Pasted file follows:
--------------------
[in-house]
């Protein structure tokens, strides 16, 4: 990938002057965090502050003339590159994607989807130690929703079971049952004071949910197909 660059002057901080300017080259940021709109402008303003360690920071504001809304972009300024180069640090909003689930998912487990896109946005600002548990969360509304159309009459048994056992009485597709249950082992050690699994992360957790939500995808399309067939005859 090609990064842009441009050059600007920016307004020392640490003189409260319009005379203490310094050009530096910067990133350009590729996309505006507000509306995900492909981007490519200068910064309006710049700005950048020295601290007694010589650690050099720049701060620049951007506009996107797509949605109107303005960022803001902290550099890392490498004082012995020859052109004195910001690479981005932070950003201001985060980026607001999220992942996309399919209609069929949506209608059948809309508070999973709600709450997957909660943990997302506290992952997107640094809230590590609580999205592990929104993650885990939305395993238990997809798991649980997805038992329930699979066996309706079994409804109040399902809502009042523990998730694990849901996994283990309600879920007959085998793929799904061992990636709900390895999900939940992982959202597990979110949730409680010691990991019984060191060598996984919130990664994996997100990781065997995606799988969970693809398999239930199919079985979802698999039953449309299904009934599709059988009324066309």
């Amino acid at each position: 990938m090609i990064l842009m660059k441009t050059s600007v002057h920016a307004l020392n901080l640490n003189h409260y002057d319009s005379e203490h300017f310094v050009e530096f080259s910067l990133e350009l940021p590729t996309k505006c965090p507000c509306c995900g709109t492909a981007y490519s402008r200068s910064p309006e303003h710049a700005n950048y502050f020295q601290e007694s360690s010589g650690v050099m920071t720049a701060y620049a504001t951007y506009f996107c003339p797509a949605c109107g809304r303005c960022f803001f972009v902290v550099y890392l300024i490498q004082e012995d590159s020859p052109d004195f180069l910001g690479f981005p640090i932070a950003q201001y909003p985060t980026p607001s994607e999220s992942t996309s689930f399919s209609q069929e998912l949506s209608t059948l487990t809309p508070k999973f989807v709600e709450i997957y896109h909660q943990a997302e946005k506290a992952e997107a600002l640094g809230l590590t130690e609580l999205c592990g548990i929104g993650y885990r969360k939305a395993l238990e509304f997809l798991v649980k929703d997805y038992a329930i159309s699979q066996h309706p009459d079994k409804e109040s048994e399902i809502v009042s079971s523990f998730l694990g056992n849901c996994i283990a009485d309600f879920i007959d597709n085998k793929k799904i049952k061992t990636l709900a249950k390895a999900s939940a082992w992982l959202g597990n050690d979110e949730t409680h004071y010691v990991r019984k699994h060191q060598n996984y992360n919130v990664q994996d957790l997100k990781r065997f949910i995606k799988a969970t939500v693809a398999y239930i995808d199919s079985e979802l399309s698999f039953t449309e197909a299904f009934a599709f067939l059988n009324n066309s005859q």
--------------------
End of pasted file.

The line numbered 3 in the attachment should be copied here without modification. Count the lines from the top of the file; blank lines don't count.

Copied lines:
């Amino acid at each position: 990938m090609i990064l842009m660059k441009t050059s600007v002057h920016a307004l020392n901080l640490n003189h409260y002057d319009s005379e203490h300017f310094v050009e530096f080259s910067l990133e350009l940021p590729t996309k505006c965090p507000c509306c995900g709109t492909a981007y490519s402008r200068s910064p309006e303003h710049a700005n950048y502050f020295q601290e007694s360690s010589g650690v050099m920071t720049a701060y620049a504001t951007y506009f996107c003339p797509a949605c109107g809304r303005c960022f803001f972009v902290v550099y890392l300024i490498q004082e012995d590159s020859p052109d004195f180069l910001g690479f981005p640090i932070a950003q201001y909003p985060t980026p607001s994607e999220s992942t996309s689930f399919s209609q069929e998912l949506s209608t059948l487990t809309p508070k999973f989807v709600e709450i997957y896109h909660q943990a997302e946005k506290a992952e997107a600002l640094g809230l590590t130690e609580l999205c592990g548990i929104g993650y885990r969360k939305a395993l238990e509304f997809l798991v649980k929703d997805y038992a329930i159309s699979q066996h309706p009459d079994k409804e109040s048994e399902i809502v009042s079971s523990f998730l694990g056992n849901c996994i283990a009485d309600f879920i007959d597709n085998k793929k799904i049952k061992t990636l709900a249950k390895a999900s939940a082992w992982l959202g597990n050690d979110e949730t409680h004071y010691v990991r019984k699994h060191q060598n996984y992360n919130v990664q994996d957790l997100k990781r065997f949910i995606k799988a969970t939500v693809a398999y239930i995808d199919s079985e979802l399309s698999f039953t449309e197909a299904f009934a599709f067939l059988n009324n066309s005859q």